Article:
What is the best herb to support milk supply after childbirth?
While looking at records of herbalism around the world, I kept bumping into this information: Stinging Nettle tea after birth.
Nettle (Urtica dioica) contains iron to help a mother build new red blood cells, reducing the risk of anemia, helping a mother avoid fatigue and depression.
Nettle contains vitamin K to help reduce bleeding.
It supports a mother’s kidneys and reduces the swelling of edema, so important for many mothers.
Nettle is known in herbalism as a blood-cleanser: its soluble fibers enter the bloodstream and attach to toxins, catching and binding them so they can be led out of the body through urine and stool.
Nettle does not lead to over-supply or create problems with engorgement. Its support of the kidneys can reduce edema and reduce the hardness of the breasts that comes with initial engorgement, especially in first-time moms.
The other “must have” is green cabbage. The leaves, pressed onto the breasts and left for a half-hour, also pull out extra fluids.
I’ve seen mothers with swollen breasts, ankles, calves, hands and arms, whose milk simply would not flow, pee off the edema and begin to have easy milk flow and a contentedly feeding baby within hours of drinking nettle tea.
Diet for ADHD? Today I saw this discussed in an article titled: Study: Diet May Help ADHD Kids More Than Drugs
The article, hosted on NPR.com, is from 2011. That’s five years ago. Yet — how many parents and their doctors know that they might prevent or treat ADHD if they eliminated certain foods early on and fed children healthy food instead?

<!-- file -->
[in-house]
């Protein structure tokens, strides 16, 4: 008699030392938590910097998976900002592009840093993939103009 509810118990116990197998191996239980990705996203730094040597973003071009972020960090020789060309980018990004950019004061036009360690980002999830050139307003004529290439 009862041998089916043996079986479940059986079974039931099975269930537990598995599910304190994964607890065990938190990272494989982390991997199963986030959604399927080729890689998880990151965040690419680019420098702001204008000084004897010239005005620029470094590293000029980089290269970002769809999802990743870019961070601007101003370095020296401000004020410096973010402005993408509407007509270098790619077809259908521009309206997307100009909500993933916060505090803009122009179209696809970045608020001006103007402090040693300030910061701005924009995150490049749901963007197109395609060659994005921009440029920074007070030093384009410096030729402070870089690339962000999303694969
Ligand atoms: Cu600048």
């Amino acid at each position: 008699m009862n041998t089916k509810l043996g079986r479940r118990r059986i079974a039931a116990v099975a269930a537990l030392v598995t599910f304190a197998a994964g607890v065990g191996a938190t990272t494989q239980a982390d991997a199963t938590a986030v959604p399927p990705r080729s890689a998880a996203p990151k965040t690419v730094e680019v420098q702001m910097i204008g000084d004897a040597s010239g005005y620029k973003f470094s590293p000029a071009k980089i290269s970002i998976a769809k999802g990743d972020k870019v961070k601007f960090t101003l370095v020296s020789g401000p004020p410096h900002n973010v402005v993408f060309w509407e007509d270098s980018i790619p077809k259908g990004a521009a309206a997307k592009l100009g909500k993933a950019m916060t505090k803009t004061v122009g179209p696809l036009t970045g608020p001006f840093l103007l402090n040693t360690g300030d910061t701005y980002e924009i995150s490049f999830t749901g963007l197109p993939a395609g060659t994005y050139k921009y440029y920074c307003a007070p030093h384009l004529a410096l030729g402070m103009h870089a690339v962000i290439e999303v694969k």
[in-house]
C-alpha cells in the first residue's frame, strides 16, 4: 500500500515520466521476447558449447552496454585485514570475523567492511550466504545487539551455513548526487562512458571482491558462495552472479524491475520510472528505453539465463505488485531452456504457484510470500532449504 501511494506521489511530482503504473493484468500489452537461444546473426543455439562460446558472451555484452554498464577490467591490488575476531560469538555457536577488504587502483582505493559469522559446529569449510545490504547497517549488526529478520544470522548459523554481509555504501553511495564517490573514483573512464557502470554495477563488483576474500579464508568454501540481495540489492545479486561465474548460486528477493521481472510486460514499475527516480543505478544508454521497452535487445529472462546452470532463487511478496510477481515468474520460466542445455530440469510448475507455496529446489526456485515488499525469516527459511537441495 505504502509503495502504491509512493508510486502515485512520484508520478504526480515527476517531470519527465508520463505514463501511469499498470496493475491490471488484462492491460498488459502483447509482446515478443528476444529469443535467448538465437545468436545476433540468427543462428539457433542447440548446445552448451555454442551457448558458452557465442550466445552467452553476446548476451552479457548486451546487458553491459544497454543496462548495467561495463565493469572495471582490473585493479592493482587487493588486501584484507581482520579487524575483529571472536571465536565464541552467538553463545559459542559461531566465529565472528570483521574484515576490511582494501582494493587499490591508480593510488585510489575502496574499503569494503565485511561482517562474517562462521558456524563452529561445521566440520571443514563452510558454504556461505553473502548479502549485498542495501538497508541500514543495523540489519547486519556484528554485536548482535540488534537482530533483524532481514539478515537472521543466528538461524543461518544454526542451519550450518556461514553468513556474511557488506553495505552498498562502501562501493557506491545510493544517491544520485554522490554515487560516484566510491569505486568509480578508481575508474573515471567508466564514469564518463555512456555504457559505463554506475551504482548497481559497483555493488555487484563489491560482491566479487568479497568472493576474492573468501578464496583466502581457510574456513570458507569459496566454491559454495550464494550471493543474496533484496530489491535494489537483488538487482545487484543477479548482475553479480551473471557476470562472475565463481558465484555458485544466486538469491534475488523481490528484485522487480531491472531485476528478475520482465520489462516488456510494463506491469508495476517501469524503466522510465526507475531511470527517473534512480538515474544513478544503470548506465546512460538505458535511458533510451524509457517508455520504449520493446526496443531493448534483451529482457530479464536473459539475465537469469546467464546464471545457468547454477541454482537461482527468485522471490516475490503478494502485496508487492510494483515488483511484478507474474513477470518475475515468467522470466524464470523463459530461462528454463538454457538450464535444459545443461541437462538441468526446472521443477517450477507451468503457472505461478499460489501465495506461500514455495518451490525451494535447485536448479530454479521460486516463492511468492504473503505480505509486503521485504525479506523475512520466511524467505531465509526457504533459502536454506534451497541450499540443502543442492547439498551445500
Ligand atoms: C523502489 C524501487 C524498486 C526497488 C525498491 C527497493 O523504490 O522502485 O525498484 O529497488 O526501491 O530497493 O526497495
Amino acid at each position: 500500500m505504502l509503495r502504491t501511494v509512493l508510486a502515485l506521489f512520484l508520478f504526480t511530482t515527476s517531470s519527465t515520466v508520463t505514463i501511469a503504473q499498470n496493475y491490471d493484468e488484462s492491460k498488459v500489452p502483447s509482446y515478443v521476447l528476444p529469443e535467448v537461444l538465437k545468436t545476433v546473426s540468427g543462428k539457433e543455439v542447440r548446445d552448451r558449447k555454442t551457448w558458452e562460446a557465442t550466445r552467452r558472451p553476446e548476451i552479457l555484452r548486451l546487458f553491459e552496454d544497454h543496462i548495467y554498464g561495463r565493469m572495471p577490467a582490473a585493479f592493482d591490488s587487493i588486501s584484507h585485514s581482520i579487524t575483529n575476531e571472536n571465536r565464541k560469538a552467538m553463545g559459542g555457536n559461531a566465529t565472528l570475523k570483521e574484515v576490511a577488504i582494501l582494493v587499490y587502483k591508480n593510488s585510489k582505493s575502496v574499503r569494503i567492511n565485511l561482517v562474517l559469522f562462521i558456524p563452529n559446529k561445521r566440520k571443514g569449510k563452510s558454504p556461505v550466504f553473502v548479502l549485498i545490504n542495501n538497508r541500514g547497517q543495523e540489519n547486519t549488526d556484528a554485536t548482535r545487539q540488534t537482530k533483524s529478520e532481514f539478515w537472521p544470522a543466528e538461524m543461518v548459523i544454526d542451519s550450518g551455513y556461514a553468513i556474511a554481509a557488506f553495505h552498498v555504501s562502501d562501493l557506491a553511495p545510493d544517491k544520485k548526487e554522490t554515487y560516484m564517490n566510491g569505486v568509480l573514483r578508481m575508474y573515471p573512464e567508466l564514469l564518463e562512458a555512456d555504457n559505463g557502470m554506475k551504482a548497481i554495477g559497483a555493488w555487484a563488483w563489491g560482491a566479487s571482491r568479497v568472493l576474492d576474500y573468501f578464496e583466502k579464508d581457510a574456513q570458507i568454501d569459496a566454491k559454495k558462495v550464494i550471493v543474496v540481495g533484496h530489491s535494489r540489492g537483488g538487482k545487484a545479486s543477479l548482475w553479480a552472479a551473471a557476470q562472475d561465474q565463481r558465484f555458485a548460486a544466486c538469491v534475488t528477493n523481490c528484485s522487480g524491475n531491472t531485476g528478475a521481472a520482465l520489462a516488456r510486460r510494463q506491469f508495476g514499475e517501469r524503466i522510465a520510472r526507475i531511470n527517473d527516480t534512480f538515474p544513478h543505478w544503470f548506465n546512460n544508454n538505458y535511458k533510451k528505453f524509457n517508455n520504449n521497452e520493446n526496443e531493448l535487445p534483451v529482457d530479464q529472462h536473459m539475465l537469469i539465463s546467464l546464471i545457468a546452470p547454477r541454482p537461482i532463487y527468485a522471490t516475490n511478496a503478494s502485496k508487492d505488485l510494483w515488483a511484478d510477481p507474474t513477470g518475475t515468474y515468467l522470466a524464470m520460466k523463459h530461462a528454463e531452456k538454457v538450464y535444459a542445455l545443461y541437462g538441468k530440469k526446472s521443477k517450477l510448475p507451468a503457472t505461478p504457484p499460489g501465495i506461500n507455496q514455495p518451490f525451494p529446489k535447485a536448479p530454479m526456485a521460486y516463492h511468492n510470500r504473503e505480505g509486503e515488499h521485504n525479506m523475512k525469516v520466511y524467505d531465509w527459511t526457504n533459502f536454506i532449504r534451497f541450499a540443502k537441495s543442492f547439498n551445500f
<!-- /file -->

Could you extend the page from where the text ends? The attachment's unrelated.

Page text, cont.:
Diet for ADHD is actually an Old Story
I remember how parents and the rare doctor researched, trialed and promoted this idea back in the 1970s and 80s, and how the mainstream press and other doctors ridiculed them.
In 1991, I took my first-born son to a top specialist for ADHD. I told her about the remarkable changes and success we were having with dietary changes. She said it was humbug, that children only improved because of the extra attention they got from their parents who now were carefully overseeing their child’s diet.
Any parent could have told her, and doubtless did tell her, that they had to give their child far less attention. Their child was now happier, less accident prone and more independent.
Ridiculed. Dismissed. Made to feel like a fool for even trying.
Do parents today know how lucky they are that studies affirm their experiences, and that they no longer have to feel foolish for trying?
The Lactogenic diet, ADHD and Autism.
The lactogenic diet is supposed to be all things that are good for a breastfeeding mother and her baby. What she eats should increase and stabilize her milk supply. She can reduce or avoid colic. She can balance her milk’s fatty acids for a non-inflammatory immune response. Her diet should balance her blood sugar, reduce inflammatory insulin resistance, and improve overall health…
And it’s not hard to do, it’s just knowing how…
ADHD, ADD and autism are exponentially increasing in our children. We need to consider how the lactogenic diet could help prevent these problems. We know that these problems are not genetic in origin. They are epigenetic: the result of generations of toxins, and the effect of these toxins on our genetics.
The way that we give birth also plays a role of course…
Laying a Better Foundation through Food
A breastfeeding mothers’ diet can help, and it’s not hard to do…
Yet, for every mother today, with her own variety of food sensitivities and food preferences, there will be a unique answer.
There is not “one” breastfeeding diet, not “one size fits all.”
A good start is to read my book “Mother Food,” and send me your questions, to inspire more blogposts!
Write me using the contact form.